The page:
Magic (Sorcery)

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"The Sorceress" by John William Waterhouse
John Dee and Edward Kelley evoking a spirit: Elizabethans who claimed magical knowledge.

Magic, sometimes known as sorcery, is a conceptual system that asserts human ability to control the natural world (including events, objects, people, and physical phenomena) through mystical, paranormal, or supernatural means. The term can also refer to the practices employed by a person asserting this influence, and to beliefs that explain various events and phenomena in such terms. In many cultures, magic is under pressure from, and in competition with, scientific and religious conceptual systems.

Although an effort is sometimes made to differentiate sorcery from magic performed for entertainment value by referring to sorcery as "magick," this article will consistently use "magic" in referring to sorcery.

Magic has been used throughout history, in attempts to heal or harm others, to influence the weather or crops, and as part of religious practices like shamanism and paganism. While magic has been feared and condemned by those of certain faiths and questioned by scientists, it has survived both in belief and practice. Practitioners continue to use it for good or evil, as magic itself is neither; but only a tool that is used according to the purpose of the one who wields it. The efficacy of magic continues to be debated, as both religious adherents and scientists find difficulty understanding the source of its power.

Fundamental to magic is unseen connections whereby things act on one another at a distance through invisible links.[1] Magic is thus distinguished both from religion and science: From religion in that magic invokes spiritual powers without presuming any personal relationship with spiritual or divine beings, merely an ability or power to bring about particular results; and from science in that magic offers no empirical justification other than its efficacy, invoking a symbolic, rather than actual, cause-effect relationship.

While some deny any form of magic as authentic, those that practice it regard the influencing of events, objects, people, and physical phenomena through mystical, paranormal or supernatural means as real. The fascination that magicians hold for the public reflects a longing to understand more than the external, physical aspects of the world and penetrate that which could give deeper meaning, the realm of spirit and magic.

Contents

Etymology

The word magic derives from Magus (Old Persian maguš), one of the Zoroastrian astrologer priests of the Medes. In the Hellenistic period, Greek μάγος (magos) could be used as an adjective, but an adjective μαγικός (magikos, Latin magicus) is also attested from the first century (Plutarchus), typically appearing in the feminine, in μαγική τέχνη (magike techne, Latin ars magica) "magical art." The word entered the English language in the late fourteenth century from Old French magique.

Likewise, sorcery was taken in c. 1300 from Old French sorcerie, which is from Vulgar Latin sortiarius, from sors "fate," apparently meaning "one who influences fate." Sorceress appears also in the late fourteenth century, while sorcerer is attested only from 1526.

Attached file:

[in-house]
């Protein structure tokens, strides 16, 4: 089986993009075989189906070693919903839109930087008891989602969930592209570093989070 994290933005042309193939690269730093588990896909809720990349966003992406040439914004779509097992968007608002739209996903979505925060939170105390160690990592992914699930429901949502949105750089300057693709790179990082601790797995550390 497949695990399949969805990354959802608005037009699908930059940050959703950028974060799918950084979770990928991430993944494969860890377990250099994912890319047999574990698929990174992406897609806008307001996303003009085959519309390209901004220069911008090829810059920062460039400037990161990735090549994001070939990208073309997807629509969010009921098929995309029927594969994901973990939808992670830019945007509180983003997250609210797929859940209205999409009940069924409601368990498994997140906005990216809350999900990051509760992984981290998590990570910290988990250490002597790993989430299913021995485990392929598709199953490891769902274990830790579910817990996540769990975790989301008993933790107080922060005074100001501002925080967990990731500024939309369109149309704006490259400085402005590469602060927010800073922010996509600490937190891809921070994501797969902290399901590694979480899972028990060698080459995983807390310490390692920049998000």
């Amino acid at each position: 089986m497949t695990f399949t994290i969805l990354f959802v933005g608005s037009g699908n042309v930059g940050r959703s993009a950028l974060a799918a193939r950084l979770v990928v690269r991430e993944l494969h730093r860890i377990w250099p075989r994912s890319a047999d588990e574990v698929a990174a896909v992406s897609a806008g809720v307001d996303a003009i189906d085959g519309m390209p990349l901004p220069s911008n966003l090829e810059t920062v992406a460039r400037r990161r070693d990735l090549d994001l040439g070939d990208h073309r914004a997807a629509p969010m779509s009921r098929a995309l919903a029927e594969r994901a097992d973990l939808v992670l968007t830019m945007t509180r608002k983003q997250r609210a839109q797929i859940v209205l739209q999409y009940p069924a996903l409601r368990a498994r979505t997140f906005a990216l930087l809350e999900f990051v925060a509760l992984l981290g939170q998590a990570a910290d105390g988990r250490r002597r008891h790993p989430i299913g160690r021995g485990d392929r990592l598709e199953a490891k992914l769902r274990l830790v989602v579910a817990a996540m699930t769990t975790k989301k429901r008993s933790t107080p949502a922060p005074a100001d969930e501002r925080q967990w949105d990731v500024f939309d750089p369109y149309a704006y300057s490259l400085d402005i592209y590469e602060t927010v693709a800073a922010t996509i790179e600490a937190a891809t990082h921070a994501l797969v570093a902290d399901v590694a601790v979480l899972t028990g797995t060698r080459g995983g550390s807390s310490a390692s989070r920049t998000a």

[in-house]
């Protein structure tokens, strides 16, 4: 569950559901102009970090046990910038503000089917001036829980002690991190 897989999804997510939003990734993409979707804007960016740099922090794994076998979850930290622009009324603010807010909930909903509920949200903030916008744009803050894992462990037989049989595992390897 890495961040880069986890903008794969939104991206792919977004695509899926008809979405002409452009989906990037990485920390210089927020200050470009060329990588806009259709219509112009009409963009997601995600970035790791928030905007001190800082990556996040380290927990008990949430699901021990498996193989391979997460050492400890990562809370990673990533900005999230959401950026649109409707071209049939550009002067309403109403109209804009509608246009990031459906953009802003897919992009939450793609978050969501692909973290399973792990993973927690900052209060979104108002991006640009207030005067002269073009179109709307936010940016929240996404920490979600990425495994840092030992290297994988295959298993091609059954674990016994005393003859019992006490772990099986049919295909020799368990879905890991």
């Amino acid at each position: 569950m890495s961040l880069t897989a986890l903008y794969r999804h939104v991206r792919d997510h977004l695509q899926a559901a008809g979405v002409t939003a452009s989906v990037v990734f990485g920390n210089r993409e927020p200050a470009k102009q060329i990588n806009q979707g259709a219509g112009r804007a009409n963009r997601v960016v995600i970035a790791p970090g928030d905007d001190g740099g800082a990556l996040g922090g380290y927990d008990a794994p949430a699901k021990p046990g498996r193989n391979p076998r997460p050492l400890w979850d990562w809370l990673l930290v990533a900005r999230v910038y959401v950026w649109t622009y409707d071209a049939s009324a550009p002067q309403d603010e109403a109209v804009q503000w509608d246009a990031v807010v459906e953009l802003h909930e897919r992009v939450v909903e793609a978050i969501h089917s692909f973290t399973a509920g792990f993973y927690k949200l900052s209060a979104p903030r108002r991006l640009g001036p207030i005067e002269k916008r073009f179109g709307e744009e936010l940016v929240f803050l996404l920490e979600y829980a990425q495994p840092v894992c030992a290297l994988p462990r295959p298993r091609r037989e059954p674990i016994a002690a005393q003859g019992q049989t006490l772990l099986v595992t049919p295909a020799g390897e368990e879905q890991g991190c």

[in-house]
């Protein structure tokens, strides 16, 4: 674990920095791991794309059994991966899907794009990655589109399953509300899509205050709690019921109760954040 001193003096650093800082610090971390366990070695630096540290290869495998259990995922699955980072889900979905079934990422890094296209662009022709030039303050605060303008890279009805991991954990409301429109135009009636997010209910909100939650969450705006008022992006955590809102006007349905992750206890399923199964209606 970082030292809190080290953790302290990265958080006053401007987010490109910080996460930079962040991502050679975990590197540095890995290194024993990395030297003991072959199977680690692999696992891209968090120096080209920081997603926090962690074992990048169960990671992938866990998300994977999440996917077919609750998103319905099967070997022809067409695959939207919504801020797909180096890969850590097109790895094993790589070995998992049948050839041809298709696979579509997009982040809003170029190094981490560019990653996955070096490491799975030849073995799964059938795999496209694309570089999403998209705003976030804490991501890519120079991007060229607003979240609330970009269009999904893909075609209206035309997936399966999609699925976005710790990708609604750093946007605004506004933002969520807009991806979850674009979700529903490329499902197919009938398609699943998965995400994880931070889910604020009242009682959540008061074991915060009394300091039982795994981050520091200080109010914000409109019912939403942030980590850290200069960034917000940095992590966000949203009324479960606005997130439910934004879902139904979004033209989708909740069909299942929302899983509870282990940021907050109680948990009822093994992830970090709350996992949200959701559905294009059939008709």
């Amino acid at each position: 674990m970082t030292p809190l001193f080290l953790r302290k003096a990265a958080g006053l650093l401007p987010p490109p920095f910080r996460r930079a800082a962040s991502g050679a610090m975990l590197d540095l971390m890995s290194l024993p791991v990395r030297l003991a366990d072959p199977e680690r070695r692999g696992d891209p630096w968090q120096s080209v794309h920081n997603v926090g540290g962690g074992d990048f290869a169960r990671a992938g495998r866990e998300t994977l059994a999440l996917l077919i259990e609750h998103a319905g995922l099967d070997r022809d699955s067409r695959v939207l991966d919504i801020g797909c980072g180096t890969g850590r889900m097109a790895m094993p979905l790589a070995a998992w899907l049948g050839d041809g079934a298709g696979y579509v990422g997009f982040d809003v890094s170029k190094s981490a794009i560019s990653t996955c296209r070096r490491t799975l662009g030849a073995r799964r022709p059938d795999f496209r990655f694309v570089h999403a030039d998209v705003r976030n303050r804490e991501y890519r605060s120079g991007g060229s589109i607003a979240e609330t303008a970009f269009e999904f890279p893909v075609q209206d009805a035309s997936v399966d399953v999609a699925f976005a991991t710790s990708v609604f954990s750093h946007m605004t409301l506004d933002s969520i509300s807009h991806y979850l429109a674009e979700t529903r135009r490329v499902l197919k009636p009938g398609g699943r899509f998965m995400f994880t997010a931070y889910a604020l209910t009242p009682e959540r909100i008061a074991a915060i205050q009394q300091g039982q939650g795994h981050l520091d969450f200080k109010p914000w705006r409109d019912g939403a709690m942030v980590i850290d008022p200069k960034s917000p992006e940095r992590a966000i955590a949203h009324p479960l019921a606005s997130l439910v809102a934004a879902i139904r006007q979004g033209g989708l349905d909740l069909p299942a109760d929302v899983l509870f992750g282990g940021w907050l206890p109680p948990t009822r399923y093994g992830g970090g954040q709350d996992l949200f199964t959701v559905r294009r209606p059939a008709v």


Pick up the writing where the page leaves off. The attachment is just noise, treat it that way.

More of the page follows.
The Indo-European root of the word means “to be able, to have power”—really a verb of basic action and agency.

History

Magic and early religion

The belief that influence can be exerted on supernatural powers through sacrifice or invocation goes back to prehistoric times. It is present in the Egyptian pyramid texts and the Indian Vedas, specifically the Atharvaveda ("knowledge of magic formulas"), which contains a number of charms, sacrifices, hymns, and uses of herbs. It addresses topics including constipation, disease, possession by demons, and the glorification of the sun.[2]

The prototypical "magicians" were a class of priests, the Persian Magi of Zoroastrianism, who were highly learned and advanced in knowledge and crafts. This knowledge was likely mysterious to others, giving the Magi a reputation for sorcery and alchemy.[3] The ancient Greek mystery religions had strongly magical components, and in Egypt, a large number of magical papyri have been recovered. Dating as early as the second century B.C.E., the scrolls contain early instances of spells, incantations, and magical words composed of long strings of vowels, and self-identification with a deity (the chanting of "I am [deity]," for example.)

The roots of European magical practice are often claimed to originate in such Greek or Egyptian magic, but other scholars contest this theory, arguing that European magic may have drawn from a generalized magical tradition, but not from Egyptian magic specifically.[4] In Europe, the Celts played a large role in early European magical tradition. Living between 700 B.C.E. and 100 C.E., Celtics known as Druids served as priests, teachers, judges, astrologers, healers, and more. Rituals were often connected with agricultural events and aspects of nature; trees in particular were sacred to the Celts. Over time, the Celtic beliefs and practices grew into what would become known as Paganism, mixed with other Indo-European beliefs, and became part of a set of beliefs and practices that were known collectively as "witchcraft." These practices included the concoction of potions and ointments, spell casting, as well as other works of magic.[5]